There’s Gold In Those Hills – Las Médulas

Those Roman dudes got around.  Their deserted gold mines have created strange formations that are great for viewing and hiking.  Las Médulas is a lesser known destination to explore and you may find a chunk of gold the Romans overlooked.  The Scoop welcomes Chris Ciolli, our guest expert from Barcelona. 

By Chris Ciolli

Far from the crowds in Barcelona, Madrid and Costa de Sol, Leon is less frequented by throngs of tourists.  There is a wealth of lush green space, amazing food, and history on every twisty road.

So I’m somewhat surprised when, while blissfully short, my Barcelona-Leon flight is packed. Even with my legs and arms crossed, I’m wedged in. I’m stuck between a beautiful twenty-something who flips her hair in my eyes.  She speaks rapid-fire Spanish into her cell phone until a flight attendant asks her to turn it off.   To my right is a tall, red-bearded Scotsman. Apart from a massive backpack that barely fits into the overhead compartment, he’s traveling with a motley crew of young pilgrims outfitted to start St. James’ Way. Maybe it’s just me, but hopping a plane and starting from Leon seems like cheating, even if it’s still days and days of walking to get to Santiago. But who am I to judge? I flew straight to Santiago and still got to salute the apostle’s remains. Besides, I’m in Leon for a far less spiritual purpose, to see what’s left of the Roman Empire’s largest open-air gold mine.

It was an hour and a half drive from Leon’s miniscule airport, in a small car full of Spaniards, to Las Médulas.   I’m excited to get out and enjoy the open space away from other people’s elbows and knees.  Walking up to the Mirador de Orellán viewing area, I stifle a gasp as I look out at the red-orange spires and turrets spiraling up and towering above clouds of green leaves. Las Médulas de Oro is stark, and shocking in its beauty. Despite its vaguely natural appearance, it’s a credit to the power of human beings to drastically modify landscapes. The strangely lunar landscape of this UNESCO World Heritage Site was created using a technique called ruina montium, wherein water from aqueducts was forced through cavities in the mountains, eventually collapsing large sections of them.

Per Roman Procurator Pliny the Elder, 20,000 pounds of gold were extracted a year. Once the mine was abandoned, the trees and plants took over again, creating the dramatic landscape that exists today. I walk, mulling it all over.  Who found gold here in the first place? More importantly, who decided gold was worth risking lives and wrecking mountains for?

There are numerous itineraries and paths to meander, leading to hilltop forts, Roman era villages and through the mine itself. The mine holds a certain appeal until I think about the lives lost there. An aerial view will have to suffice, because I can’t face stepping foot in the tunnels without a stiff drink to calm my claustrophobia.  and I left my cava in Catalonia, at home with my cat. My flimsy sandals aren’t really cut out for hiking anyway, I tell myself. So I stay put.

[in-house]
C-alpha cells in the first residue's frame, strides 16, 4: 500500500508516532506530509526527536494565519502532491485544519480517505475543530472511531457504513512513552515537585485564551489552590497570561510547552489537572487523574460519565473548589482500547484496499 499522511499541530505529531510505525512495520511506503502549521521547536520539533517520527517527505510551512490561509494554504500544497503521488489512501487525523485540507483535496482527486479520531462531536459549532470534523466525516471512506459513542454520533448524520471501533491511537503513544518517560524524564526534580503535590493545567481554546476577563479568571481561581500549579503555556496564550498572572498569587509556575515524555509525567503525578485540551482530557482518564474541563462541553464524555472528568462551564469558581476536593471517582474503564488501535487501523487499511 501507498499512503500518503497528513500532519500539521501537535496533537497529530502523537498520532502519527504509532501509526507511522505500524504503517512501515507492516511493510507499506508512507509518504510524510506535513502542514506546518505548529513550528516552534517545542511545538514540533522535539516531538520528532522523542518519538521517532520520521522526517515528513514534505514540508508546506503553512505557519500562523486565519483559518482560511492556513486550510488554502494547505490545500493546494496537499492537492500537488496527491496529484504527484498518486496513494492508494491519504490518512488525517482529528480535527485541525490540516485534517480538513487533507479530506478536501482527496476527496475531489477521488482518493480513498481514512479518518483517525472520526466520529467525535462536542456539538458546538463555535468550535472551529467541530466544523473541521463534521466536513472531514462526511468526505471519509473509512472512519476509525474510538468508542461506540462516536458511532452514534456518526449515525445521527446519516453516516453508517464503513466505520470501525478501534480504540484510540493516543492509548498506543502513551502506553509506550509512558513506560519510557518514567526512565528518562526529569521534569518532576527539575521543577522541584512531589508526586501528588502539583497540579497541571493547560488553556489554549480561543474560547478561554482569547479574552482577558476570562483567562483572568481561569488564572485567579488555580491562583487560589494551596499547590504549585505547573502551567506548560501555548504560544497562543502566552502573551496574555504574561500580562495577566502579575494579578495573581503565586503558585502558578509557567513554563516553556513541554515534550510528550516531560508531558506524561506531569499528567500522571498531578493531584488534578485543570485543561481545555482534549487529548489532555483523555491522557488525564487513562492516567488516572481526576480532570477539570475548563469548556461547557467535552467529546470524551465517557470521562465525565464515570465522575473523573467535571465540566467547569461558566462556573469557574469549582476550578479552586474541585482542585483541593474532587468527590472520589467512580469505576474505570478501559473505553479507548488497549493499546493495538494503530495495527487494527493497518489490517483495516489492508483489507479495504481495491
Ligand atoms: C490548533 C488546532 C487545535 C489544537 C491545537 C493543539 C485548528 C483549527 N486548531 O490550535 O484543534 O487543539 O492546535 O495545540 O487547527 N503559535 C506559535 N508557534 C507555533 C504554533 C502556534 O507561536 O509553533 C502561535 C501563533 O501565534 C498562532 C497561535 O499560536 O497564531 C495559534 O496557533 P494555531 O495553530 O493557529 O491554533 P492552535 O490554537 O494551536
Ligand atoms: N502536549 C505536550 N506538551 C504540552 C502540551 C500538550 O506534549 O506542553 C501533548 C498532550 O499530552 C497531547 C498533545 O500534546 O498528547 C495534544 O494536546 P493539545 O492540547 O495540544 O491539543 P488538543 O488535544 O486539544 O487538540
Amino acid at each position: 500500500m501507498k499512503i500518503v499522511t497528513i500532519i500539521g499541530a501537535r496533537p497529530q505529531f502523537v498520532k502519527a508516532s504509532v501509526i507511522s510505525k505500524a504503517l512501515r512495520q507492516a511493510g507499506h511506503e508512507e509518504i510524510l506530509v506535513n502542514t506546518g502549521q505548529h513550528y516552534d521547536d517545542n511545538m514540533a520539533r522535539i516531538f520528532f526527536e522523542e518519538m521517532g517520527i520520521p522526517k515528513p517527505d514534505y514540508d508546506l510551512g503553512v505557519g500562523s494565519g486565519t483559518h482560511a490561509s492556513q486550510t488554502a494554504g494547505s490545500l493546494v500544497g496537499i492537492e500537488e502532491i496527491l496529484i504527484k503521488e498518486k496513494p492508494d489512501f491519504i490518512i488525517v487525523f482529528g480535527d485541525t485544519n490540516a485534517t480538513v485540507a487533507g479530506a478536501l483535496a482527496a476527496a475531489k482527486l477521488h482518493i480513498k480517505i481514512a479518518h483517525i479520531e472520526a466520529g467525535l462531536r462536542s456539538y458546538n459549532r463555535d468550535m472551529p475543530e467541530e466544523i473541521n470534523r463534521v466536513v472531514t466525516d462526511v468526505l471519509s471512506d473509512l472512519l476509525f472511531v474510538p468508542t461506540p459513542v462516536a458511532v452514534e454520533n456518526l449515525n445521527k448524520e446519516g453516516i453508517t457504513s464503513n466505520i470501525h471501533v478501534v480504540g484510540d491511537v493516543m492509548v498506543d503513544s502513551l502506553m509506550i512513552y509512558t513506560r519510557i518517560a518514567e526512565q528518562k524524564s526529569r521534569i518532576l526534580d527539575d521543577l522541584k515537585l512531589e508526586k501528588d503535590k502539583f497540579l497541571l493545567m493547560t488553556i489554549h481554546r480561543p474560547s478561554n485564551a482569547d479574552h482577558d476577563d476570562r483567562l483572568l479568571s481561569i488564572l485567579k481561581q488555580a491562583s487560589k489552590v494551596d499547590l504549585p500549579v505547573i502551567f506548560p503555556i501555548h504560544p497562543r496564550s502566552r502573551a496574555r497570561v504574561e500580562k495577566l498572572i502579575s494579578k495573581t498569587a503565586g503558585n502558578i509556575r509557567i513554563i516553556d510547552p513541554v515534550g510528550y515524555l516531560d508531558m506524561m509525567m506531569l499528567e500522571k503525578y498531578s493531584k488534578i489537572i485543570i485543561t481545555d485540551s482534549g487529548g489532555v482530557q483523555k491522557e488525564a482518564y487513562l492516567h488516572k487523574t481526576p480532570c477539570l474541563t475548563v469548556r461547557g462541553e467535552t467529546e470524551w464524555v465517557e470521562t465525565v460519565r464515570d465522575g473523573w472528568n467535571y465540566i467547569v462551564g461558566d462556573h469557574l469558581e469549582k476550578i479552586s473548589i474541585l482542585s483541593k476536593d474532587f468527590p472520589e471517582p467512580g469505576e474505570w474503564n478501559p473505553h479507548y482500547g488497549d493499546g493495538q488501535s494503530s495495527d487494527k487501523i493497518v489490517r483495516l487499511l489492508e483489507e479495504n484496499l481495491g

Once my companions disperse to other parts of the park, quiet reigns and little brown birds flit about like leaves in the wind. A rabbit scrambles across the valley between two peaks. What does he think about all this? Is he as overwhelmed by it all as I am? Somehow I doubt it.

Before I know it, my friends are back and it’s time to cram angular appendages back into our economy clown car and head on down the road. I can practically taste that stiff drink I needed earlier in my immediate future.

In the tiny bar in Ponferrada I opt for aguardiente de cerezas, despite my local friends’ advice to the contrary. “Que fuerte” –so strong. My cloudy glass of liquor comes with three brown fruits the size of my thumbnail. These cherries are alcohol in the flesh, no color or flavor to make them identifiable as fruit. They resemble olives but taste of rubbing alcohol. There’s nothing quite like contemplating wrecked mountains over cherry-scented Spanish moonshine in good company.

How to get to the gold mines:

The nearest airport to Las Médulas is Leon, but it is within easy driving distance of A Coruña, Asturias, Santiago and Madrid airports as well. There are trains and buses to Ponferrada from Barcelona and Madrid, and from there visitors can rent a car, take a taxi, bike or hike to the park. Nearby, visitors may also want to explore Cornatel Castle, Villavieja Village and Carucedo Lake.

Chris Ciolli is a Barcelona-based writer and translator. She’s an unashamed travel junkie with a coffee habit who takes a book (or few) with her everywhere she goes. Read about her travels at MidwesternerAbroad.com, her tips for life in the Catalan capital at Barcelonaforidiots.com and check out her art at Triflesandquirks.com. Follow her on twitter @ChrisCiolli.

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2 Comments

  1. Posted December 10, 2013 at 12:46 pm | Permalink

    Nice post! I also wrote about Las Medulas last summer, and I’ve now added a link to your post. http://christyesmahan.com/?p=393
    Christy Esmahan recently posted…¡Aupa España!My Profile

  2. admin
    Posted January 5, 2014 at 11:49 am | Permalink

    Thanks Christy!

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